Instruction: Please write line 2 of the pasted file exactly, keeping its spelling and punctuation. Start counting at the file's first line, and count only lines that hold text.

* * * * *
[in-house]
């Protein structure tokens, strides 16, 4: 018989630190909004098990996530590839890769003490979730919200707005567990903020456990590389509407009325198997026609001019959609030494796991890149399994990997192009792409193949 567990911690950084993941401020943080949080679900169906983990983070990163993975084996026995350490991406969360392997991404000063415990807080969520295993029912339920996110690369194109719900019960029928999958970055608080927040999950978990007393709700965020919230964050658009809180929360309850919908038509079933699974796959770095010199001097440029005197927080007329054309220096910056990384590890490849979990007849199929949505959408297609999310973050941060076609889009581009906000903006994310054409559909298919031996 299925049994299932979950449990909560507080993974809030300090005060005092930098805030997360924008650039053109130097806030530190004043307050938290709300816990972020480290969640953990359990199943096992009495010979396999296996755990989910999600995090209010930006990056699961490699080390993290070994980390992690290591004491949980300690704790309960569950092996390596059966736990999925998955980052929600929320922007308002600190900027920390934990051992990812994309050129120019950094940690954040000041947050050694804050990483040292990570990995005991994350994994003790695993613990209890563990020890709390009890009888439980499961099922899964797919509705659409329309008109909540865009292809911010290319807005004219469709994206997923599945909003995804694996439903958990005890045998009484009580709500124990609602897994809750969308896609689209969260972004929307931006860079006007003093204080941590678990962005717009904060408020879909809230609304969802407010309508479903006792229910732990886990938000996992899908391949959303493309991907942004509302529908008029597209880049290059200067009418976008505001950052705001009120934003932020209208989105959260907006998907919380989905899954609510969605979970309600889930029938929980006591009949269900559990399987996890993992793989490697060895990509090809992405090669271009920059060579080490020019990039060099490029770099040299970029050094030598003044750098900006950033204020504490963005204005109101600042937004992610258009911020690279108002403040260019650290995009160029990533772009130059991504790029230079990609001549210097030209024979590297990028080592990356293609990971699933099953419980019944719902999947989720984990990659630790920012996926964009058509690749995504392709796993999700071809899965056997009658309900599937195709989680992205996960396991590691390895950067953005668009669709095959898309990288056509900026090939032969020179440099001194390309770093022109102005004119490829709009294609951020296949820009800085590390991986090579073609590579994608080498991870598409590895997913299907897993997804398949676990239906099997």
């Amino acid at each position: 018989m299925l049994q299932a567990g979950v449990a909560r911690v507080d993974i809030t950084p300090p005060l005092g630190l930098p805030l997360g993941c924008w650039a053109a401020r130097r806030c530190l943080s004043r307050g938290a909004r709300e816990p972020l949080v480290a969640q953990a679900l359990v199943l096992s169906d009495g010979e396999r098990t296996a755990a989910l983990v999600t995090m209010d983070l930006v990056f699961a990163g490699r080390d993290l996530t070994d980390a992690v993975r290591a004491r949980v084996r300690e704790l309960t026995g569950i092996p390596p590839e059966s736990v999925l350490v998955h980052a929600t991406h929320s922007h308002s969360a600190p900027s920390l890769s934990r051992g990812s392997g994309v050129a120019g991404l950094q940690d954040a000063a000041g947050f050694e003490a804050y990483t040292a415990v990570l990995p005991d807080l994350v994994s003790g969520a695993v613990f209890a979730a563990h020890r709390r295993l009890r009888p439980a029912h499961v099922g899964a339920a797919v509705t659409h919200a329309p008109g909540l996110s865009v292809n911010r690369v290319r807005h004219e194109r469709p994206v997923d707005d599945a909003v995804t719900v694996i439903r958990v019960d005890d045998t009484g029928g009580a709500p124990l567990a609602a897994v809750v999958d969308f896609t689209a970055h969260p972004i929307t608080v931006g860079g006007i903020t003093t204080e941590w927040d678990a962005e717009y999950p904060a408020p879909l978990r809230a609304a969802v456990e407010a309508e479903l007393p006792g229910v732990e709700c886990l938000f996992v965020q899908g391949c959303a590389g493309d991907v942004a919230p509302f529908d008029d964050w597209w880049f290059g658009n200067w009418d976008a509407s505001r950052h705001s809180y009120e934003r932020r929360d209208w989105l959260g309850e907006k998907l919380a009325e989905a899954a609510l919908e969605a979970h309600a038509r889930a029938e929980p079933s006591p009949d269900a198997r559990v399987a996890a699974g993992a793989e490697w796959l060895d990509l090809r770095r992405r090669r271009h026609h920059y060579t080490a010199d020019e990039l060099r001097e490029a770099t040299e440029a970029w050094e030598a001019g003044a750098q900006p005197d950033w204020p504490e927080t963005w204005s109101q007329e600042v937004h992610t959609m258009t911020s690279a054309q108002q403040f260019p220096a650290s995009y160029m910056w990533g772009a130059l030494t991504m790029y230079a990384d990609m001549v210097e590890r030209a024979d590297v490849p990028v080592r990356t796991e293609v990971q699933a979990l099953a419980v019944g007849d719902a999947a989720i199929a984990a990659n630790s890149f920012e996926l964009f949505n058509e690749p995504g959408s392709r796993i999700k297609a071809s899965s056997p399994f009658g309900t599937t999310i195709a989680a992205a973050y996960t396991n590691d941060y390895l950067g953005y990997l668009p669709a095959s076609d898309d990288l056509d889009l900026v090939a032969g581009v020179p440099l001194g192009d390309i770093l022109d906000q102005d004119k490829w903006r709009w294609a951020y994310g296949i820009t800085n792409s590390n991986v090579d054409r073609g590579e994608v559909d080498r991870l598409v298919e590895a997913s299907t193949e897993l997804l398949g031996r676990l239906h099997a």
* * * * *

């Protein structure tokens, strides 16, 4: 018989630190909004098990996530590839890769003490979730919200707005567990903020456990590389509407009325198997026609001019959609030494796991890149399994990997192009792409193949 567990911690950084993941401020943080949080679900169906983990983070990163993975084996026995350490991406969360392997991404000063415990807080969520295993029912339920996110690369194109719900019960029928999958970055608080927040999950978990007393709700965020919230964050658009809180929360309850919908038509079933699974796959770095010199001097440029005197927080007329054309220096910056990384590890490849979990007849199929949505959408297609999310973050941060076609889009581009906000903006994310054409559909298919031996 299925049994299932979950449990909560507080993974809030300090005060005092930098805030997360924008650039053109130097806030530190004043307050938290709300816990972020480290969640953990359990199943096992009495010979396999296996755990989910999600995090209010930006990056699961490699080390993290070994980390992690290591004491949980300690704790309960569950092996390596059966736990999925998955980052929600929320922007308002600190900027920390934990051992990812994309050129120019950094940690954040000041947050050694804050990483040292990570990995005991994350994994003790695993613990209890563990020890709390009890009888439980499961099922899964797919509705659409329309008109909540865009292809911010290319807005004219469709994206997923599945909003995804694996439903958990005890045998009484009580709500124990609602897994809750969308896609689209969260972004929307931006860079006007003093204080941590678990962005717009904060408020879909809230609304969802407010309508479903006792229910732990886990938000996992899908391949959303493309991907942004509302529908008029597209880049290059200067009418976008505001950052705001009120934003932020209208989105959260907006998907919380989905899954609510969605979970309600889930029938929980006591009949269900559990399987996890993992793989490697060895990509090809992405090669271009920059060579080490020019990039060099490029770099040299970029050094030598003044750098900006950033204020504490963005204005109101600042937004992610258009911020690279108002403040260019650290995009160029990533772009130059991504790029230079990609001549210097030209024979590297990028080592990356293609990971699933099953419980019944719902999947989720984990990659630790920012996926964009058509690749995504392709796993999700071809899965056997009658309900599937195709989680992205996960396991590691390895950067953005668009669709095959898309990288056509900026090939032969020179440099001194390309770093022109102005004119490829709009294609951020296949820009800085590390991986090579073609590579994608080498991870598409590895997913299907897993997804398949676990239906099997």